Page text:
The Last Emperor, the historical film that traces the history of Pu Yi, the last emperor of China was released in 1987. Bernardo Bertolucci’s film has known a huge success and won 9 Oscars. Let’s take a look at some of the secrets of this film. The Last Emperor was at the Concorde yesterday at 4:15. 

Based on a true story.
The film is based on the autobiography of Emperor Pu Yi, which he wrote with his brother Pu Chieh and publisher Li Wenda, who will both became technical advisors on the film. A family affair!

A different project.
At first, the project was to be a 10-hour direct-to-video film in several episodes but Bertolucci decided to make it a 3h40 film. Probably the best decision!

China loves it!
The Last Emperor is the first feature film that got permission to film in the Forbidden City. The first Western film that ever did was an American NBC documentary in 1973. Part of the film was also shot in the mythical studios of Cinecittà in Rome. Ave Pu Yi!

Hungry actors!
Because of the director’s Italian origins, it was an Italian chef who was in charge of cooking for the whole team during the shooting of the film. 2,000 bottles of Italian mineral water, 225 kilos of Italian coffee, 950 litres of olive oil and 2,250 kilos of pasta were imported. How did they film after eating that much?

That’s a lot of wigs!
The head hairdresser of the film imported more than one kilo of hair to make the very elaborate wigs of the Imperial Court. For the coronation scene, he trained about 50 hairdressers for ten days so that they could put the wigs on the heads of the 200 extras in less than two hours. They must have lost their hair over it!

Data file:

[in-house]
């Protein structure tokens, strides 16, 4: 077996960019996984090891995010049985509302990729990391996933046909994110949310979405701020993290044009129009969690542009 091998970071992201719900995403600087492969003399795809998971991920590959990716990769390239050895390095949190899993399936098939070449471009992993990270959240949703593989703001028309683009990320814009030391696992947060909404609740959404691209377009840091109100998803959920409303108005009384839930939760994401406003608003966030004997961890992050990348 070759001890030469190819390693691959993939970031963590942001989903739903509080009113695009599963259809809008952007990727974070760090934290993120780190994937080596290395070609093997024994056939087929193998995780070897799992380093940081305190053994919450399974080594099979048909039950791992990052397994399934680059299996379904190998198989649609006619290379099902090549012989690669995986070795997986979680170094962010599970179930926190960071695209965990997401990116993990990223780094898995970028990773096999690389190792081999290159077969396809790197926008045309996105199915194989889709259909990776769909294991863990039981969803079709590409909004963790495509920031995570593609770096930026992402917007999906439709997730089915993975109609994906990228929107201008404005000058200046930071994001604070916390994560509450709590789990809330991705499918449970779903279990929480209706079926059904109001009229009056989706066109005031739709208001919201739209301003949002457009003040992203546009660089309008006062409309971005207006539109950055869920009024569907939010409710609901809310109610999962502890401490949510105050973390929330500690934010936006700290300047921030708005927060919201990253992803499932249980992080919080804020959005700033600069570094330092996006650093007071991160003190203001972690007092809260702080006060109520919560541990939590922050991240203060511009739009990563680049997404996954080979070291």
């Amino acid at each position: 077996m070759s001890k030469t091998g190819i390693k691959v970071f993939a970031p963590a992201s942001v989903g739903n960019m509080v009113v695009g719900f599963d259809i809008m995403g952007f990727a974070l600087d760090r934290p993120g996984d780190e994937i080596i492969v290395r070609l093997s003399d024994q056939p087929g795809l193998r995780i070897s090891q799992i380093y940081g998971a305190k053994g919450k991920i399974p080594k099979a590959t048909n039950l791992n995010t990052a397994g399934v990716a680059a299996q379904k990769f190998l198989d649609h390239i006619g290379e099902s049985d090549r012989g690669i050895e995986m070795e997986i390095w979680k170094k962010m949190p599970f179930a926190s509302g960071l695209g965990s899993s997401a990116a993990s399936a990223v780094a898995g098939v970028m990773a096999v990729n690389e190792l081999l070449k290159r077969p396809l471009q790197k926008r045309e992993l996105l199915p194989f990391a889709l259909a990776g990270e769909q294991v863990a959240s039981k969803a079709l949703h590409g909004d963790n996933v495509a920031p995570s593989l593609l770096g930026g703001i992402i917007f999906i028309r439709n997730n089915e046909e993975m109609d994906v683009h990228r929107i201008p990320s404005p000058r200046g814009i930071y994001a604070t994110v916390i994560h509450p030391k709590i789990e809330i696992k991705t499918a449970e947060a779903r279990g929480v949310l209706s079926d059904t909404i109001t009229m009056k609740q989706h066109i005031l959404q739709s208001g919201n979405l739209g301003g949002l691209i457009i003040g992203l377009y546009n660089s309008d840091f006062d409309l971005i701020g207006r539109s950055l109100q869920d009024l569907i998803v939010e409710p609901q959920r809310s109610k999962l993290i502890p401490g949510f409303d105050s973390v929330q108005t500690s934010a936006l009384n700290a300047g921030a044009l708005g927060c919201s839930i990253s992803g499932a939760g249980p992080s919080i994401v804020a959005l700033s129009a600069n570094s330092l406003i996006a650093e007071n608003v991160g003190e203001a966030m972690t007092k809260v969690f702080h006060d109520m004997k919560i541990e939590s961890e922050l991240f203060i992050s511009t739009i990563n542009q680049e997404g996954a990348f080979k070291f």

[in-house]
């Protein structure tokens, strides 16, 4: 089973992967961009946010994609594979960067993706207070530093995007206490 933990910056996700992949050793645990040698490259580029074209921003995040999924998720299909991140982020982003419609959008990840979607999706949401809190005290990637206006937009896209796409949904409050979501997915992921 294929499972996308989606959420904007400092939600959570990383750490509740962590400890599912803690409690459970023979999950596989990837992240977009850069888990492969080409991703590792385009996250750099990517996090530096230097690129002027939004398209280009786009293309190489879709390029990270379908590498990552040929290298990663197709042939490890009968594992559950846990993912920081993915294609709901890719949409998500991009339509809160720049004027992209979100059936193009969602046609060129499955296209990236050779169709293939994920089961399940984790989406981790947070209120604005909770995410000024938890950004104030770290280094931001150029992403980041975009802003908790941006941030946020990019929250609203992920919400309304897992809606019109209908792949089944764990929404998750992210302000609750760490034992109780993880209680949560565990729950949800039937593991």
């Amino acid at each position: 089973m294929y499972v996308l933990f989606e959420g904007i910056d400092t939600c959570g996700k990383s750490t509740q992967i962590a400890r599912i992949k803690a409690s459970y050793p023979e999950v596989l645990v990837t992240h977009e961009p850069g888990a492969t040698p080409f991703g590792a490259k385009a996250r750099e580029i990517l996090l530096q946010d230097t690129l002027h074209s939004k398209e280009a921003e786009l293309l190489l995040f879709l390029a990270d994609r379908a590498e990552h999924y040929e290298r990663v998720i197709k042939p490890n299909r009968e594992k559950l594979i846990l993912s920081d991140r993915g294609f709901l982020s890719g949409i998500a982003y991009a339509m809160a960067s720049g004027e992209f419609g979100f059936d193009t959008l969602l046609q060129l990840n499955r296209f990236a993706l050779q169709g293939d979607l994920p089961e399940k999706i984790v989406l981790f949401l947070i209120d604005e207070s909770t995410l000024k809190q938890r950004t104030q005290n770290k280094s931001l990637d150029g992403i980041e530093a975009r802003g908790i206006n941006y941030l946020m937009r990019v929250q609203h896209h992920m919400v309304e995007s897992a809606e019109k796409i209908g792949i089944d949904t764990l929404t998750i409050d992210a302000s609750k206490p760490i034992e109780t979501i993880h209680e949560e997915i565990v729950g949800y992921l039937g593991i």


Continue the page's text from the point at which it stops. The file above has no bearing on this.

U Can’t Touch Them!
The Buddhist Lamas – worshipped in China –  who appear in the film couldn’t be touched by a woman. So an additional male crew was employed to dress them during filming. Gods are so complicated!

That’s a lot of people!
19,000 extras were needed to shoot the film. A lot of mouths to feed!

Some historical inconsistencies…
Although the film was based on a true story, some mistakes have been found. Even Bartolucci isn’t perfect.

-The Emperor sings “Am I Blue” in 1927, but the song wasn’t written until 1929.
-Yoshiko Kawashima was not the mistress of Masahiko Amakasu, as suggested in the film, but Hayao Tada’s, General Chief Advisor of Military Affairs to Pu Yi.
-Masahiko Amakasu did not commit suicide by gunshot but with poison.

Amélie Jacquet

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